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HS2 may run fewer, slower trains to stay on budget and schedule

HS2 may run fewer, slower trains to stay on budget and schedule

HS2 could be forced to run fewer trains at slower speeds in order to keep the high-speed rail project within budget, the company’s chief executive has said. The government-backed infrastructure development has faced criticism for “misleading MPs” with price estimates that were hundreds of millions of pounds too low, following fears that costs were spiralling…

HS2 could be forced to run fewer trains at slower speeds in order to keep the high-speed rail project within budget, the company’s chief executive has said.

The government-backed infrastructure development has faced criticism for “misleading MPs” with price estimates that were hundreds of millions of pounds too low, following fears that costs were spiralling out of control.

It has now emerged that the leader of the Commons, Andrea Leadsom, questioned the “viability” of the project at a meeting of the all-party parliamentary rail group in November, prompting HS2 to suggest a number of potential cost-cutting measures.

In a letter following the meeting, Leadsom told the HS2 Ltd chief executive, Mark Thurston, she was aware he had conceded that “a number of changes to the project may have to be considered in order to keep it within budget and on time”.

The economising options discussed included potentially lowering the train speeds of up to 225mph (360km per hour) by about 30mph, changing from a slab to a ballast track and reducing the number of trains per hour from 18 to 14, according to the MP for South Northamptonshire, an area through which the earmarked HS2 route will pass.

“My constituents are naturally concerned that changes to the project could undermine the business case, negatively affect the benefit-cost ratio, and reduce the value for taxpayers’ money,” she said.

Leadsom has sought assurances that the project can be delivered “on time and on budget without impacting the business case or affecting the basis upon which it was agreed by parliament”, adding that Chris Grayling, the secretary of state for transport, has made clear that the timely delivery of the project was “imperative”.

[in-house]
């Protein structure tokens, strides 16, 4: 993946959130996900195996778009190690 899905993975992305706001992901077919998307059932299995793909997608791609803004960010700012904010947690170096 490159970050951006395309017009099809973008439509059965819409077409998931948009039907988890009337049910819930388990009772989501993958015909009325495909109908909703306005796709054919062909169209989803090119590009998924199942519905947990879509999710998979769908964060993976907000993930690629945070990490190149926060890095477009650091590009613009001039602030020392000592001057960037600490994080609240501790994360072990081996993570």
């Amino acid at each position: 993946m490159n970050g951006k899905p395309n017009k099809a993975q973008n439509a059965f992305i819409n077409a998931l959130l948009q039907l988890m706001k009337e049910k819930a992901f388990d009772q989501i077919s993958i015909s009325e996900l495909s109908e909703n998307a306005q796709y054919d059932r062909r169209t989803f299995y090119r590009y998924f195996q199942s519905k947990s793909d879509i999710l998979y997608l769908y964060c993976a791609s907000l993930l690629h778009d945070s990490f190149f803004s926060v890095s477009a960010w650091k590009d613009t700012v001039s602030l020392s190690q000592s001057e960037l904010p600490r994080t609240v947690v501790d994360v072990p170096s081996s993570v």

On her website, she said the possible changes could “have a substantial impact on the business case for the project”.

Responding, Thurston said HS2 was in the process of ensuring the project was “on time and within budget”, stating that Leadsom had correctly referred to a number of options to reduce costs that he set out when asked at the rail group meeting.

“However, I was also clear that HS2 Ltd is working to the scope and budget of the project which the government has set, and for which detailed debate in Parliament has taken place,” he said in a letter.

“If, at some point in the future, we are instructed to consider any of these options, then more detailed work on the effect of such changes would of course take place.

“I can assure you that any impact on communities and the findings within the environment statement would be fully investigated and discussed.”

It was reported that the changes would cut the equivalent of 8,800 passengers per hour during peak times.

Phase 1 of the £56bn high-speed rail link will open between London and Birmingham in December 2026 before the railway is extended to Crewe, Manchester and Leeds. It will also serve locations on the existing mainline network, such as Liverpool, Newcastle, Edinburgh and Glasgow.
A spokesman for HS2 Ltd declined to make a further comment.

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